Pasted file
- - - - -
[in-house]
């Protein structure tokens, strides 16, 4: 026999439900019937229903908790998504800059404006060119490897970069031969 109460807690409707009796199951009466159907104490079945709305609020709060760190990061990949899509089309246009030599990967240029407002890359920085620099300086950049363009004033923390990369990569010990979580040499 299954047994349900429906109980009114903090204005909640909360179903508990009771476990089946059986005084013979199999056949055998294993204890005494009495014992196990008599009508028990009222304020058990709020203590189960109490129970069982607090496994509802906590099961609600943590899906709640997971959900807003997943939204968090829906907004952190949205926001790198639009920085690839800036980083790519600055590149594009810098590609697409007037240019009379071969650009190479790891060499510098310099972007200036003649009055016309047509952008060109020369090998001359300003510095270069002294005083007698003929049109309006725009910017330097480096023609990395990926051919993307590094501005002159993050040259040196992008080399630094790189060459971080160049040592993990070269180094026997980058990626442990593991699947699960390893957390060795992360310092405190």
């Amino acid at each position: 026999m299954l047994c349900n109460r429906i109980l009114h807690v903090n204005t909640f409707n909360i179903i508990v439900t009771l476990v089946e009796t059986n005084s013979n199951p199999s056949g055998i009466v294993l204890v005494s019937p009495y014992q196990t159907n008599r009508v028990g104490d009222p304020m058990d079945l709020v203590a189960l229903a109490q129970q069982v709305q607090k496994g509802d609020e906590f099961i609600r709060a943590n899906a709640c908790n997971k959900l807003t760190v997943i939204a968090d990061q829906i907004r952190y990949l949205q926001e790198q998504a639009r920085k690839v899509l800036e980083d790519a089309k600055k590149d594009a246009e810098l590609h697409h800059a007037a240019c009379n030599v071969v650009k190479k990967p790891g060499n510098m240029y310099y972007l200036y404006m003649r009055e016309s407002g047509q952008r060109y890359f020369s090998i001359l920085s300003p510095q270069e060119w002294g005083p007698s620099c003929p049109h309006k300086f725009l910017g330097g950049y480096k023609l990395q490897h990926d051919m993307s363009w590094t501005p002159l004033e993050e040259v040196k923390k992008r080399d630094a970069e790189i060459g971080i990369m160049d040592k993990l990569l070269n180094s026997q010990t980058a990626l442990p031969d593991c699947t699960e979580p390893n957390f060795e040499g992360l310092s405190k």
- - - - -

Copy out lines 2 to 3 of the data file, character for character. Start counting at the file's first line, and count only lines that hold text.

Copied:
């Protein structure tokens, strides 16, 4: 026999439900019937229903908790998504800059404006060119490897970069031969 109460807690409707009796199951009466159907104490079945709305609020709060760190990061990949899509089309246009030599990967240029407002890359920085620099300086950049363009004033923390990369990569010990979580040499 299954047994349900429906109980009114903090204005909640909360179903508990009771476990089946059986005084013979199999056949055998294993204890005494009495014992196990008599009508028990009222304020058990709020203590189960109490129970069982607090496994509802906590099961609600943590899906709640997971959900807003997943939204968090829906907004952190949205926001790198639009920085690839800036980083790519600055590149594009810098590609697409007037240019009379071969650009190479790891060499510098310099972007200036003649009055016309047509952008060109020369090998001359300003510095270069002294005083007698003929049109309006725009910017330097480096023609990395990926051919993307590094501005002159993050040259040196992008080399630094790189060459971080160049040592993990070269180094026997980058990626442990593991699947699960390893957390060795992360310092405190």
């Amino acid at each position: 026999m299954l047994c349900n109460r429906i109980l009114h807690v903090n204005t909640f409707n909360i179903i508990v439900t009771l476990v089946e009796t059986n005084s013979n199951p199999s056949g055998i009466v294993l204890v005494s019937p009495y014992q196990t159907n008599r009508v028990g104490d009222p304020m058990d079945l709020v203590a189960l229903a109490q129970q069982v709305q607090k496994g509802d609020e906590f099961i609600r709060a943590n899906a709640c908790n997971k959900l807003t760190v997943i939204a968090d990061q829906i907004r952190y990949l949205q926001e790198q998504a639009r920085k690839v899509l800036e980083d790519a089309k600055k590149d594009a246009e810098l590609h697409h800059a007037a240019c009379n030599v071969v650009k190479k990967p790891g060499n510098m240029y310099y972007l200036y404006m003649r009055e016309s407002g047509q952008r060109y890359f020369s090998i001359l920085s300003p510095q270069e060119w002294g005083p007698s620099c003929p049109h309006k300086f725009l910017g330097g950049y480096k023609l990395q490897h990926d051919m993307s363009w590094t501005p002159l004033e993050e040259v040196k923390k992008r080399d630094a970069e790189i060459g971080i990369m160049d040592k993990l990569l070269n180094s026997q010990t980058a990626l442990p031969d593991c699947t699960e979580p390893n957390f060795e040499g992360l310092s405190k």